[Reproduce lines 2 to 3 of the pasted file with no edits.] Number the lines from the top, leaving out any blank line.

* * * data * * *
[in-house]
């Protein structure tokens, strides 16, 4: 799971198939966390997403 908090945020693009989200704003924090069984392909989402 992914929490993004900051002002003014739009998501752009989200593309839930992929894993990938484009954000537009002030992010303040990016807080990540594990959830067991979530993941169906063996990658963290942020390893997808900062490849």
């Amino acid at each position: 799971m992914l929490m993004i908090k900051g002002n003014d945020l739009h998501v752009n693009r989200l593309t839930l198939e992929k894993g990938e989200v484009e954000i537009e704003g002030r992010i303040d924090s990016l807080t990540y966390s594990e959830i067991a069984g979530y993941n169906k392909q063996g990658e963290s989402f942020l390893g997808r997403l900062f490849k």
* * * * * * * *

């Protein structure tokens, strides 16, 4: 799971198939966390997403 908090945020693009989200704003924090069984392909989402 992914929490993004900051002002003014739009998501752009989200593309839930992929894993990938484009954000537009002030992010303040990016807080990540594990959830067991979530993941169906063996990658963290942020390893997808900062490849």
């Amino acid at each position: 799971m992914l929490m993004i908090k900051g002002n003014d945020l739009h998501v752009n693009r989200l593309t839930l198939e992929k894993g990938e989200v484009e954000i537009e704003g002030r992010i303040d924090s990016l807080t990540y966390s594990e959830i067991a069984g979530y993941n169906k392909q063996g990658e963290s989402f942020l390893g997808r997403l900062f490849k």